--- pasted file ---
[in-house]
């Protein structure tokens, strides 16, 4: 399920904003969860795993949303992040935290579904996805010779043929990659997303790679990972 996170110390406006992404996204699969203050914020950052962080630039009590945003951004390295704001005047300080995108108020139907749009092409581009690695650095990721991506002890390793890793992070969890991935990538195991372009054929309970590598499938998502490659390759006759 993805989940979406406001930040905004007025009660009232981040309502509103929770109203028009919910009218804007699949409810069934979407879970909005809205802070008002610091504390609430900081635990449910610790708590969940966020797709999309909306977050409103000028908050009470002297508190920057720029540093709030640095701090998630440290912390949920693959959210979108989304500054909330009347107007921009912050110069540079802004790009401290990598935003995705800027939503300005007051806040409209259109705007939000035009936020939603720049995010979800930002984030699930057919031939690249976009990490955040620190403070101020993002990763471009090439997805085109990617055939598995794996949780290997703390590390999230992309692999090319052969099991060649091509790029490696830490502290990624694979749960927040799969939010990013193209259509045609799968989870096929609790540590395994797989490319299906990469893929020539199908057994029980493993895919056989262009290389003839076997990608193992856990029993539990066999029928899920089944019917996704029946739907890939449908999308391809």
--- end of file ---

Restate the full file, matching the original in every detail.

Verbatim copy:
[in-house]
């Protein structure tokens, strides 16, 4: 399920904003969860795993949303992040935290579904996805010779043929990659997303790679990972 996170110390406006992404996204699969203050914020950052962080630039009590945003951004390295704001005047300080995108108020139907749009092409581009690695650095990721991506002890390793890793992070969890991935990538195991372009054929309970590598499938998502490659390759006759 993805989940979406406001930040905004007025009660009232981040309502509103929770109203028009919910009218804007699949409810069934979407879970909005809205802070008002610091504390609430900081635990449910610790708590969940966020797709999309909306977050409103000028908050009470002297508190920057720029540093709030640095701090998630440290912390949920693959959210979108989304500054909330009347107007921009912050110069540079802004790009401290990598935003995705800027939503300005007051806040409209259109705007939000035009936020939603720049995010979800930002984030699930057919031939690249976009990490955040620190403070101020993002990763471009090439997805085109990617055939598995794996949780290997703390590390999230992309692999090319052969099991060649091509790029490696830490502290990624694979749960927040799969939010990013193209259509045609799968989870096929609790540590395994797989490319299906990469893929020539199908057994029980493993895919056989262009290389003839076997990608193992856990029993539990066999029928899920089944019917996704029946739907890939449908999308391809």